I honestly know that I need to decide on my final piece. But with the constant dance of France accepting the UK people for visits (or not) things are getting fuzzy. I’m worried about getting to explore the city to write my final piece. I’m not worried about getting the word count. In theory I’ve already got more than enough material to be able to cobble the required fifteen-thousand words. I’m not concerned about the motivation to write; things are all good in that department.
Okay, things aren’t all good in that department. I worked out last night (procrastinating again) that I need to get my second highest grade for my penultimate assignment, with the view to obtaining a decent final mark. And that’s a lot of pressure. I’m not one to disclose scores but unless I get 74% or above, I’m sitting on an okay grade as opposed to a well-done grade. If, and it is a possible if, I manage to get this score, I’m then reliant on a similar mark from the external marker to carry me through. Failure of the first means no pressure to perform for the latter. On the plus side, it’ll mean that once more I can write for hobby and not habit. I’ll get to enjoy my craft, once more. However, the downside is that I’ll have no reason to put in an effort. And that becomes soul destroying. Writing to be graded really isn’t my thing. My next assignment is a nonfiction piece of academic self-reflection, spanning my entire Master’s journey. I need to write three thousand words, referring to what I’ve learnt, what I’ve used and what I’ve become. I don’t like doing these things. Especially when my final grade is so heavily reliant upon it.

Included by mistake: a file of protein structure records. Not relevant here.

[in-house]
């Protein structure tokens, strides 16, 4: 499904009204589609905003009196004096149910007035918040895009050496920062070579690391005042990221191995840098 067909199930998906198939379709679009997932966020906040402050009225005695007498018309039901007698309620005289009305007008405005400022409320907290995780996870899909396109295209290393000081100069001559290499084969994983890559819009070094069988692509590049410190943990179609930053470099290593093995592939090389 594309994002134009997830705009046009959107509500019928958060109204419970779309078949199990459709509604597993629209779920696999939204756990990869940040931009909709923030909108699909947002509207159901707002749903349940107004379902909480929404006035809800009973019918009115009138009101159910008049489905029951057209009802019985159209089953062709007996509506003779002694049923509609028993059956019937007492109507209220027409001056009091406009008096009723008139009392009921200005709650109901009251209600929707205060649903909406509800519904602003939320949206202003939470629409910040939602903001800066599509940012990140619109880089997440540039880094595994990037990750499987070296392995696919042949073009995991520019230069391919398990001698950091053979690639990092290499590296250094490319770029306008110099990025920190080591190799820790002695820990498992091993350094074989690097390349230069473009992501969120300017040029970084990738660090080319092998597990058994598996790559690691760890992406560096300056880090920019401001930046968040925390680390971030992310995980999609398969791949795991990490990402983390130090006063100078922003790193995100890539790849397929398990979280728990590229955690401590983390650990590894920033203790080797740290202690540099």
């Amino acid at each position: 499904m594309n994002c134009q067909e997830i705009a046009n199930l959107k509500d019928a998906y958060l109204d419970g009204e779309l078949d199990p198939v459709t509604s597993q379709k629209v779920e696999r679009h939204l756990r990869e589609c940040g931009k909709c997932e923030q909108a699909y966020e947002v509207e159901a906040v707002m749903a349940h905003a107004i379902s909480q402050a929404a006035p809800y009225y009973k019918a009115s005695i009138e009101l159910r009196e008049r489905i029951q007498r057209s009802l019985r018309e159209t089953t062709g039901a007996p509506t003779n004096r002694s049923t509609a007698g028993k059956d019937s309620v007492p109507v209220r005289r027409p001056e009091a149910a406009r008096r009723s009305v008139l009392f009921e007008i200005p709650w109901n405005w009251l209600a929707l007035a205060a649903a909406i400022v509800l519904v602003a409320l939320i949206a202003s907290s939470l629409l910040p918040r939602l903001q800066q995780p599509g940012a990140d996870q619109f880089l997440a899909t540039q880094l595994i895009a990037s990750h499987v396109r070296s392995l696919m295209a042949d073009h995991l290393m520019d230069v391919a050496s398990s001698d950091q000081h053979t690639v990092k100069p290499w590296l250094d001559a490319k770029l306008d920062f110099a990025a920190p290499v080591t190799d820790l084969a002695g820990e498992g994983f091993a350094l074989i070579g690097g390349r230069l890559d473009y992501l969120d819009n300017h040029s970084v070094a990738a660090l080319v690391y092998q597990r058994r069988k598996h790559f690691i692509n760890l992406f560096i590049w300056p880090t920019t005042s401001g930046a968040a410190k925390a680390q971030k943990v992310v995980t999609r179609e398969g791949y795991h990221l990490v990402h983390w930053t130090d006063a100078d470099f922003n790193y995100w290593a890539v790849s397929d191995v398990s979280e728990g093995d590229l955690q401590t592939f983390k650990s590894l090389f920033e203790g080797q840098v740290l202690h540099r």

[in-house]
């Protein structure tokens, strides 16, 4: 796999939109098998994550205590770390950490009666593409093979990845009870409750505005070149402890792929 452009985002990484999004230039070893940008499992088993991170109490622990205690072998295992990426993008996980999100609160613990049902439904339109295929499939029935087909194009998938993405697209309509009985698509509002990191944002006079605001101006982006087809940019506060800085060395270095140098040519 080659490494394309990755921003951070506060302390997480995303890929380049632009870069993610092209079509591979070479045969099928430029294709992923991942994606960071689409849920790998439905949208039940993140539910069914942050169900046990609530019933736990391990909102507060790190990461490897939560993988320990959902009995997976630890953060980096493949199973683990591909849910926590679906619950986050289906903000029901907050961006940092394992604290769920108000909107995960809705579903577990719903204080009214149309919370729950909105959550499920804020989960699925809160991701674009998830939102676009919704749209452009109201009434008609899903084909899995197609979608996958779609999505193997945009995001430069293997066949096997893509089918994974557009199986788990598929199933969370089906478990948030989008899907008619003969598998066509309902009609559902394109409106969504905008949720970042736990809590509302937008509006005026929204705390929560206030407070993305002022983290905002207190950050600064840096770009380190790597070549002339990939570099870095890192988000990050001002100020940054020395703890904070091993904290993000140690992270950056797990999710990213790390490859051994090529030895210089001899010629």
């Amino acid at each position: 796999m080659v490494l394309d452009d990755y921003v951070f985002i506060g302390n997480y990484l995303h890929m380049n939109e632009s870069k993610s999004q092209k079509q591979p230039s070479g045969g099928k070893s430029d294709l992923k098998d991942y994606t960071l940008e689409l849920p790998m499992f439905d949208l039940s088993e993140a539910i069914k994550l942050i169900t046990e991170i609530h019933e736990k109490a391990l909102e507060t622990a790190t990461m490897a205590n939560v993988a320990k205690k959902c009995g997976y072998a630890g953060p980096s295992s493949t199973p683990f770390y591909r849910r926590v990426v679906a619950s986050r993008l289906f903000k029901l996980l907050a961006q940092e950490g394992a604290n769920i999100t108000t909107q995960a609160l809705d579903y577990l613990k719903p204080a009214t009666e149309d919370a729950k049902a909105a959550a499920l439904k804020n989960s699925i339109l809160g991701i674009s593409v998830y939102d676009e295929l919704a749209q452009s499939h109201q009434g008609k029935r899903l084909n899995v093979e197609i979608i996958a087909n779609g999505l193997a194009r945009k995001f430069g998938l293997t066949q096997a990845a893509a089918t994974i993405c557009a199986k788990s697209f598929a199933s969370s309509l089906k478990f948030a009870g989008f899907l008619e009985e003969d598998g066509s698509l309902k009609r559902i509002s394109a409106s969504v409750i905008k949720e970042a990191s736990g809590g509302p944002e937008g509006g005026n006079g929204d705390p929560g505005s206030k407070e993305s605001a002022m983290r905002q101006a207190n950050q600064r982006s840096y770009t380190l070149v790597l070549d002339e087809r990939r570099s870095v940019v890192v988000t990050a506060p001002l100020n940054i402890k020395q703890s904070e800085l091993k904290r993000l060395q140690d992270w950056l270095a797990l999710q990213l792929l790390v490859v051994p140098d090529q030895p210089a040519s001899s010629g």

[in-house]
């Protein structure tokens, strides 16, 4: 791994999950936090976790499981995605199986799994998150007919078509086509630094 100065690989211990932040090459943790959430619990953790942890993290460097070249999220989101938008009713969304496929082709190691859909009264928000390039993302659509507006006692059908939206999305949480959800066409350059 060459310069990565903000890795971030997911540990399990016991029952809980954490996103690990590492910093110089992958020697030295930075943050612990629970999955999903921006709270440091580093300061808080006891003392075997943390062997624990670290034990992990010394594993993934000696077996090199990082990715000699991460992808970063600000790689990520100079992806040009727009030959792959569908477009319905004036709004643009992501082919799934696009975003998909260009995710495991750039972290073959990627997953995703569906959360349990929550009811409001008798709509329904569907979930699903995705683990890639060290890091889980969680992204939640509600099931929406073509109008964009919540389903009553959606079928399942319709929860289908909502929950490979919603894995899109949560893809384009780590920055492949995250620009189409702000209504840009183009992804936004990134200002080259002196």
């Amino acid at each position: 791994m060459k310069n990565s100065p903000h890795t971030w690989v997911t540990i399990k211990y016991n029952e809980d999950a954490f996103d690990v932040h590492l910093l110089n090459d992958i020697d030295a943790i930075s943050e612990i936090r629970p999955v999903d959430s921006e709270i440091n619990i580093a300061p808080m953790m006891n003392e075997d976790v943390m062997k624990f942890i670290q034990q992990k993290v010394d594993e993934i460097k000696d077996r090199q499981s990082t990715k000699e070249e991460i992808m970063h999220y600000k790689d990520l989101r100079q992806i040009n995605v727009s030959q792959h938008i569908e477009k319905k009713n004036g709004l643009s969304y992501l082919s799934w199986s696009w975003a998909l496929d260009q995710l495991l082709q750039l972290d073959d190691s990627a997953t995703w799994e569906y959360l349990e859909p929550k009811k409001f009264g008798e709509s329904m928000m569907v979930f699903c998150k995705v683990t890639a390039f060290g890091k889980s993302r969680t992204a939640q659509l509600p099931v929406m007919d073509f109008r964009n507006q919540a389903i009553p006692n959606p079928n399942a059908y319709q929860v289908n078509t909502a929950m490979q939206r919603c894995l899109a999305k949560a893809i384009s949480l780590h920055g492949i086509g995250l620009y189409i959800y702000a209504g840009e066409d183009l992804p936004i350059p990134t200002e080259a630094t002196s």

In theory, I would have submitted a part of this along with another entry for a non-marked assignment. It’s to get a rough idea from my trumpet blowing work of art and finally the big fanfare of my educational journey. One that restarted eight years ago. Have I learnt much in that time? Yes. Have I seen any self-improvement outside of my academic learnings? I’m really not sure. But by the time that I’m another five or six entries down the road, I guess we’ll all find out as I begin that epic task.